15. Magnolia Petroleum Co. v. Johns, 1932 OK 808, 160 Okla. 221, 16 P.2d 858; and Wood Oil Co. v. Wright, 1941 OK 213, 189 Okla. 260, 116 P.2d 707 (TTD benefits not allowed where injured worker is earning livelihood and receiving wages in a substantial amount.).
16. Oklahoma Natural Gas v. Davis, 1938 OK 37, 181 Okla. 530, 75 P.2d 435, 438-439 (Affirmed the trial court's finding of TTD notwithstanding the claimant's testimony that he performed some work for another employer for one month during the period he received TTD compensation.). See also, Pyles v. Triple F. Feeds of Tex., Inc., 270 Ark. 729, 606 S.W.2d 146 (App.1980) (Concluded that some sporadic employment and attempts to get work will not terminate the TTD period.); and, Pacific Power & Light v. Parsons, 692 P.2d 226 (Wyo.1984) (Concluded that the injured employee was entitled to receive TTD benefits even though the employee was able to do some occasional work and earn some money.).
17. Total incapacity is not synonymous with total dependence, rather it means a lack of ability to follow continuously some substantially gainful occupation. McClure v. Special Indemnity Fund, 1970 OK 194, 475 P.2d 811; Liebmann's Independent Ice Co. v. Ganther, 1943 OK 353, 193 Okla. 218, 142 P.2d 605; and Dierks Lumber & Coal Co. v. Lindley, 1938 OK 124, 182 Okla. 185, 77 P.2d 44.
18. Bodine v. L.A. King Corporation, 1994 OK 22, 869 P.2d 320.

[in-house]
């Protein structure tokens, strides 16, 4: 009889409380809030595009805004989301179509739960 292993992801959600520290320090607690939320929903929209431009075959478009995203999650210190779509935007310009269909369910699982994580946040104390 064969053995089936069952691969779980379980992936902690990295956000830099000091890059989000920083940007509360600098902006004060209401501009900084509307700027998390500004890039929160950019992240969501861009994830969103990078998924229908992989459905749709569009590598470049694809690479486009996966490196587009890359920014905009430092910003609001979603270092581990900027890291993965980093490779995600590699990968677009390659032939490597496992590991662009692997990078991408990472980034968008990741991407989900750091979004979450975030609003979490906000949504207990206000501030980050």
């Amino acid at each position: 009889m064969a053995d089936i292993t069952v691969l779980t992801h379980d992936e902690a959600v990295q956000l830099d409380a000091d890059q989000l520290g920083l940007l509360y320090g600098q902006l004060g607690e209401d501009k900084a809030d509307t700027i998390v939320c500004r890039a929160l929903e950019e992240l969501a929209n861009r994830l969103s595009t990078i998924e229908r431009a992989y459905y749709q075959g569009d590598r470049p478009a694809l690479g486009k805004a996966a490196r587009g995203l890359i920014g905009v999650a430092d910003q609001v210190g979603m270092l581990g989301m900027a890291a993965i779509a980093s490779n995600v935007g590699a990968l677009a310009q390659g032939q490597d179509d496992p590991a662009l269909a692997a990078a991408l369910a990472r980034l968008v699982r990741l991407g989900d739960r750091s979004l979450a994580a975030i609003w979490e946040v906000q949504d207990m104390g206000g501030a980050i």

19. Sweetwater Gin Co. v. Wall, 1931 OK 726, 153 Okla. 96, 5 P.2d 126, 130; Dierks Lumber & Coal Co. v. Lindley, 77 P.2d at 46.
20. Employer's medical evidence consisted of a narrative medical report wherein the evaluating physician stated he was unable to comment on the period of TTD but that the claimant was not temporarily totally disabled on the date of the examination which was October 4, 1999.
21. Claimant's medical evidence consisted of his evaluating physician's narrative medical report, nursing notes, and a letter and release form from his treating physician. The medical report is silent as to TTD. However, the nursing notes (rehabilitation and activity reports dated April 29,1999 through July 22, 1999) indicate that claimant “remains TTD.” The release form states that claimant can return to work on September 9, 1999, with permanent restrictions of no lifting, pushing, or pulling over seventy-five pounds and no bending, stooping, twisting, squatting, kneeling or crawling. Employer treated the release as a release to light duty. Employer did not have available light work for claimant until November 15, 1999.
22. While evidence of occasional or sporadic employment is insufficient to establish that an injured worker is capable of gainful employment during the healing period, evidence of continued employment in a second, part-time job may be sufficient to defeat TTD benefits, as determined in our contemporaneous opinion in American Airlines v. Hervey, 2001 OK 74, 33 P.3d 47.